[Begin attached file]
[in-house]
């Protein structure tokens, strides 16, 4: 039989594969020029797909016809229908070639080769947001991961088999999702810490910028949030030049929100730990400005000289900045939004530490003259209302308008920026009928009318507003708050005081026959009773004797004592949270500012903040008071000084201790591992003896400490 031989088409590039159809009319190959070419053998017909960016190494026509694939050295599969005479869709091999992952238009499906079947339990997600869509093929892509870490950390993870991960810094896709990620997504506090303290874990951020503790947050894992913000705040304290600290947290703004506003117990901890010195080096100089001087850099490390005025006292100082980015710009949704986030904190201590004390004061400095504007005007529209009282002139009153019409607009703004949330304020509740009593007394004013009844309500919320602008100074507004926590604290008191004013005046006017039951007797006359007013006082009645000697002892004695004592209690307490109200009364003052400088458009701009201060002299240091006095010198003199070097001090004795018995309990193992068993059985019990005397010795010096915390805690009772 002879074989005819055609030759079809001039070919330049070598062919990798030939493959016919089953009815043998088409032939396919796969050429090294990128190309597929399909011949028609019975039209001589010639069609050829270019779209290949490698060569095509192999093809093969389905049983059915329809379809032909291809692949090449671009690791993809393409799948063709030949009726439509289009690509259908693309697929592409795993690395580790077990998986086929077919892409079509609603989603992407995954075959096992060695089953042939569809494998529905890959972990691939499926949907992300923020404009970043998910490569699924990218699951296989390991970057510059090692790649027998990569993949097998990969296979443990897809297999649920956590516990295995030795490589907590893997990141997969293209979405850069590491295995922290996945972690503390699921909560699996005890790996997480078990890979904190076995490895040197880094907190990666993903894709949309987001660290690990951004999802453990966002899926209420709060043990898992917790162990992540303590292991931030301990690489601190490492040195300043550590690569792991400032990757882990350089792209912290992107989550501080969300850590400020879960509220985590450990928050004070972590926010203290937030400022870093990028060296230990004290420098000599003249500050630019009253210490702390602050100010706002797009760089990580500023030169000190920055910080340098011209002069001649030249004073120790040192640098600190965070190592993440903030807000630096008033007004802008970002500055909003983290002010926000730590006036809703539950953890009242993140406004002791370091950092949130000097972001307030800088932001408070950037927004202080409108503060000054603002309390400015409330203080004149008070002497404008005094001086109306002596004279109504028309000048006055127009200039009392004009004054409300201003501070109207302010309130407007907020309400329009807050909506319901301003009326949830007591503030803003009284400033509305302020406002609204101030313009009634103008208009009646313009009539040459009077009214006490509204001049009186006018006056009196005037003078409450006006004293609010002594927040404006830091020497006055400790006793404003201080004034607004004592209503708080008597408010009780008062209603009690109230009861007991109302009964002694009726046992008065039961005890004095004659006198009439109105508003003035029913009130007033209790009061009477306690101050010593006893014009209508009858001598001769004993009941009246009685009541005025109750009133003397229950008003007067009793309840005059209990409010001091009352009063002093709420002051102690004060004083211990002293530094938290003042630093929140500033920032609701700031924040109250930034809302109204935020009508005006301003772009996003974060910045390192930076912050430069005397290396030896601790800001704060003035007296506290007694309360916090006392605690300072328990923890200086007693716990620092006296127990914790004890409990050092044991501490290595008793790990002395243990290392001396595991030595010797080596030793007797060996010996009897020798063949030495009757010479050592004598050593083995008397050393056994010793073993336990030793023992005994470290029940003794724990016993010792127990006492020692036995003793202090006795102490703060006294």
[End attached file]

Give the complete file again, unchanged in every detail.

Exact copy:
[in-house]
């Protein structure tokens, strides 16, 4: 039989594969020029797909016809229908070639080769947001991961088999999702810490910028949030030049929100730990400005000289900045939004530490003259209302308008920026009928009318507003708050005081026959009773004797004592949270500012903040008071000084201790591992003896400490 031989088409590039159809009319190959070419053998017909960016190494026509694939050295599969005479869709091999992952238009499906079947339990997600869509093929892509870490950390993870991960810094896709990620997504506090303290874990951020503790947050894992913000705040304290600290947290703004506003117990901890010195080096100089001087850099490390005025006292100082980015710009949704986030904190201590004390004061400095504007005007529209009282002139009153019409607009703004949330304020509740009593007394004013009844309500919320602008100074507004926590604290008191004013005046006017039951007797006359007013006082009645000697002892004695004592209690307490109200009364003052400088458009701009201060002299240091006095010198003199070097001090004795018995309990193992068993059985019990005397010795010096915390805690009772 002879074989005819055609030759079809001039070919330049070598062919990798030939493959016919089953009815043998088409032939396919796969050429090294990128190309597929399909011949028609019975039209001589010639069609050829270019779209290949490698060569095509192999093809093969389905049983059915329809379809032909291809692949090449671009690791993809393409799948063709030949009726439509289009690509259908693309697929592409795993690395580790077990998986086929077919892409079509609603989603992407995954075959096992060695089953042939569809494998529905890959972990691939499926949907992300923020404009970043998910490569699924990218699951296989390991970057510059090692790649027998990569993949097998990969296979443990897809297999649920956590516990295995030795490589907590893997990141997969293209979405850069590491295995922290996945972690503390699921909560699996005890790996997480078990890979904190076995490895040197880094907190990666993903894709949309987001660290690990951004999802453990966002899926209420709060043990898992917790162990992540303590292991931030301990690489601190490492040195300043550590690569792991400032990757882990350089792209912290992107989550501080969300850590400020879960509220985590450990928050004070972590926010203290937030400022870093990028060296230990004290420098000599003249500050630019009253210490702390602050100010706002797009760089990580500023030169000190920055910080340098011209002069001649030249004073120790040192640098600190965070190592993440903030807000630096008033007004802008970002500055909003983290002010926000730590006036809703539950953890009242993140406004002791370091950092949130000097972001307030800088932001408070950037927004202080409108503060000054603002309390400015409330203080004149008070002497404008005094001086109306002596004279109504028309000048006055127009200039009392004009004054409300201003501070109207302010309130407007907020309400329009807050909506319901301003009326949830007591503030803003009284400033509305302020406002609204101030313009009634103008208009009646313009009539040459009077009214006490509204001049009186006018006056009196005037003078409450006006004293609010002594927040404006830091020497006055400790006793404003201080004034607004004592209503708080008597408010009780008062209603009690109230009861007991109302009964002694009726046992008065039961005890004095004659006198009439109105508003003035029913009130007033209790009061009477306690101050010593006893014009209508009858001598001769004993009941009246009685009541005025109750009133003397229950008003007067009793309840005059209990409010001091009352009063002093709420002051102690004060004083211990002293530094938290003042630093929140500033920032609701700031924040109250930034809302109204935020009508005006301003772009996003974060910045390192930076912050430069005397290396030896601790800001704060003035007296506290007694309360916090006392605690300072328990923890200086007693716990620092006296127990914790004890409990050092044991501490290595008793790990002395243990290392001396595991030595010797080596030793007797060996010996009897020798063949030495009757010479050592004598050593083995008397050393056994010793073993336990030793023992005994470290029940003794724990016993010792127990006492020692036995003793202090006795102490703060006294």